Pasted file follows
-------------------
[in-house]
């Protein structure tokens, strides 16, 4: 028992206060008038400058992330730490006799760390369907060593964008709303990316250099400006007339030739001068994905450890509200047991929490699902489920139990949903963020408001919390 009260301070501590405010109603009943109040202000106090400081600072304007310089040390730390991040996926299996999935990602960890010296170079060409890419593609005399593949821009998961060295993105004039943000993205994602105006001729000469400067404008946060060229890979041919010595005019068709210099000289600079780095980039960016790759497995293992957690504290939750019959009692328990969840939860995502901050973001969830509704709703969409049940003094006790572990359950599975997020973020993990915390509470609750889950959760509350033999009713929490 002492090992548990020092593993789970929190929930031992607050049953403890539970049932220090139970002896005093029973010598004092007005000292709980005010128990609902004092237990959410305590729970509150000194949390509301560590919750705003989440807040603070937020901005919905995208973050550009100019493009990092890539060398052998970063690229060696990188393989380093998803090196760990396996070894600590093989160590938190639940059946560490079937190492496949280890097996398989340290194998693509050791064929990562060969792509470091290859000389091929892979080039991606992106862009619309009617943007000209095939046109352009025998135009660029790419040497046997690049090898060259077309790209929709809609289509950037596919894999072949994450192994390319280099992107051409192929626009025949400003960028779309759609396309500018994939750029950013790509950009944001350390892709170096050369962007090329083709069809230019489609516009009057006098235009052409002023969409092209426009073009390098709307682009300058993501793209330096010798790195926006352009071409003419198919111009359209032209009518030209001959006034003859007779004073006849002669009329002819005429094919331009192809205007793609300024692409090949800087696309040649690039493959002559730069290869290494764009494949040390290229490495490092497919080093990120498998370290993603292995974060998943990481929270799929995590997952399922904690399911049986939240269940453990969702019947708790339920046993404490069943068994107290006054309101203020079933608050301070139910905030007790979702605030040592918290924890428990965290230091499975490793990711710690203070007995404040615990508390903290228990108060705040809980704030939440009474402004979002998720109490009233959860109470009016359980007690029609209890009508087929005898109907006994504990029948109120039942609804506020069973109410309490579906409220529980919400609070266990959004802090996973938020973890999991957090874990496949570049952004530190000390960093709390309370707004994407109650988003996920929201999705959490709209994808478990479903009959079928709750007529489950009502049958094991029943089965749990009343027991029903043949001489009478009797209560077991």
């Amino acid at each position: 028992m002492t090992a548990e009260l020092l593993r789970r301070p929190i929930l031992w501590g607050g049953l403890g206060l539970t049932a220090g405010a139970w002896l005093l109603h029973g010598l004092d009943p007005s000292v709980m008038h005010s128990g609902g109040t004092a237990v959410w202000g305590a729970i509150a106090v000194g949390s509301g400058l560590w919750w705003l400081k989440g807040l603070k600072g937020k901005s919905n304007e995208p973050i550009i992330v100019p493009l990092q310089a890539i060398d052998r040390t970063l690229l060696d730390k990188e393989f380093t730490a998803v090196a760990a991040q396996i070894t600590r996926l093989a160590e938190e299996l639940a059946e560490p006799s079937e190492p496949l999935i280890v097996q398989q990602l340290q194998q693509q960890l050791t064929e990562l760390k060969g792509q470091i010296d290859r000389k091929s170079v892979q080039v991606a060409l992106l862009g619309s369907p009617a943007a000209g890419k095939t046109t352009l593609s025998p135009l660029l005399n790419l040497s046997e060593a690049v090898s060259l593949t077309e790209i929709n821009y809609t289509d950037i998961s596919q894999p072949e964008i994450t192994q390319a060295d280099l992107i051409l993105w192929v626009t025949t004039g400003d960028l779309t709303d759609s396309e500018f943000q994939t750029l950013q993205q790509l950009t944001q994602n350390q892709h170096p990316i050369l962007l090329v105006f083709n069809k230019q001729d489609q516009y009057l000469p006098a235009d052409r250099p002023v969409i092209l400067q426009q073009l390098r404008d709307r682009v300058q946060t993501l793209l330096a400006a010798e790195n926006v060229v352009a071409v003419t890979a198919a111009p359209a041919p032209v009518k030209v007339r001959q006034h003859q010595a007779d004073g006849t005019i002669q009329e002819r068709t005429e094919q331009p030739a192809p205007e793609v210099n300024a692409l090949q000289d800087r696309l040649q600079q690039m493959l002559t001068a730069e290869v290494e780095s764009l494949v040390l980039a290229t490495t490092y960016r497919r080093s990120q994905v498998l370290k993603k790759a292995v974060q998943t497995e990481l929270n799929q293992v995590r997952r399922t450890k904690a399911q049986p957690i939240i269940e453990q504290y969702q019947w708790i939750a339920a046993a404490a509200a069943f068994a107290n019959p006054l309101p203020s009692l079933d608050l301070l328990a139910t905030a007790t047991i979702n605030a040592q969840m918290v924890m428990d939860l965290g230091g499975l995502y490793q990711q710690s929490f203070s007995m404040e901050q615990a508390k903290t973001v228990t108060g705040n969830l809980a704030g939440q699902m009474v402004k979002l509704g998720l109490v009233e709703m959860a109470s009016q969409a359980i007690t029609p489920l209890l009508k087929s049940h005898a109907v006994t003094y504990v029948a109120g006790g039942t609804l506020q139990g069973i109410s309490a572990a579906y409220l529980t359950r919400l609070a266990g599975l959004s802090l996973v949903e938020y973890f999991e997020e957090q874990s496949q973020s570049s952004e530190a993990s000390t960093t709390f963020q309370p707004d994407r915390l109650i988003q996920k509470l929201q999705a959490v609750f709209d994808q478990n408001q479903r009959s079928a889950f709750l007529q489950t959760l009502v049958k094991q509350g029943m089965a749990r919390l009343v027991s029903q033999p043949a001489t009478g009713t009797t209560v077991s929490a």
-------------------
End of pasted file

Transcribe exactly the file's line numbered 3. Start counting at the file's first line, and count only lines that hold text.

């Amino acid at each position: 028992m002492t090992a548990e009260l020092l593993r789970r301070p929190i929930l031992w501590g607050g049953l403890g206060l539970t049932a220090g405010a139970w002896l005093l109603h029973g010598l004092d009943p007005s000292v709980m008038h005010s128990g609902g109040t004092a237990v959410w202000g305590a729970i509150a106090v000194g949390s509301g400058l560590w919750w705003l400081k989440g807040l603070k600072g937020k901005s919905n304007e995208p973050i550009i992330v100019p493009l990092q310089a890539i060398d052998r040390t970063l690229l060696d730390k990188e393989f380093t730490a998803v090196a760990a991040q396996i070894t600590r996926l093989a160590e938190e299996l639940a059946e560490p006799s079937e190492p496949l999935i280890v097996q398989q990602l340290q194998q693509q960890l050791t064929e990562l760390k060969g792509q470091i010296d290859r000389k091929s170079v892979q080039v991606a060409l992106l862009g619309s369907p009617a943007a000209g890419k095939t046109t352009l593609s025998p135009l660029l005399n790419l040497s046997e060593a690049v090898s060259l593949t077309e790209i929709n821009y809609t289509d950037i998961s596919q894999p072949e964008i994450t192994q390319a060295d280099l992107i051409l993105w192929v626009t025949t004039g400003d960028l779309t709303d759609s396309e500018f943000q994939t750029l950013q993205q790509l950009t944001q994602n350390q892709h170096p990316i050369l962007l090329v105006f083709n069809k230019q001729d489609q516009y009057l000469p006098a235009d052409r250099p002023v969409i092209l400067q426009q073009l390098r404008d709307r682009v300058q946060t993501l793209l330096a400006a010798e790195n926006v060229v352009a071409v003419t890979a198919a111009p359209a041919p032209v009518k030209v007339r001959q006034h003859q010595a007779d004073g006849t005019i002669q009329e002819r068709t005429e094919q331009p030739a192809p205007e793609v210099n300024a692409l090949q000289d800087r696309l040649q600079q690039m493959l002559t001068a730069e290869v290494e780095s764009l494949v040390l980039a290229t490495t490092y960016r497919r080093s990120q994905v498998l370290k993603k790759a292995v974060q998943t497995e990481l929270n799929q293992v995590r997952r399922t450890k904690a399911q049986p957690i939240i269940e453990q504290y969702q019947w708790i939750a339920a046993a404490a509200a069943f068994a107290n019959p006054l309101p203020s009692l079933d608050l301070l328990a139910t905030a007790t047991i979702n605030a040592q969840m918290v924890m428990d939860l965290g230091g499975l995502y490793q990711q710690s929490f203070s007995m404040e901050q615990a508390k903290t973001v228990t108060g705040n969830l809980a704030g939440q699902m009474v402004k979002l509704g998720l109490v009233e709703m959860a109470s009016q969409a359980i007690t029609p489920l209890l009508k087929s049940h005898a109907v006994t003094y504990v029948a109120g006790g039942t609804l506020q139990g069973i109410s309490a572990a579906y409220l529980t359950r919400l609070a266990g599975l959004s802090l996973v949903e938020y973890f999991e997020e957090q874990s496949q973020s570049s952004e530190a993990s000390t960093t709390f963020q309370p707004d994407r915390l109650i988003q996920k509470l929201q999705a959490v609750f709209d994808q478990n408001q479903r009959s079928a889950f709750l007529q489950t959760l009502v049958k094991q509350g029943m089965a749990r919390l009343v027991s029903q033999p043949a001489t009478g009713t009797t209560v077991s929490a």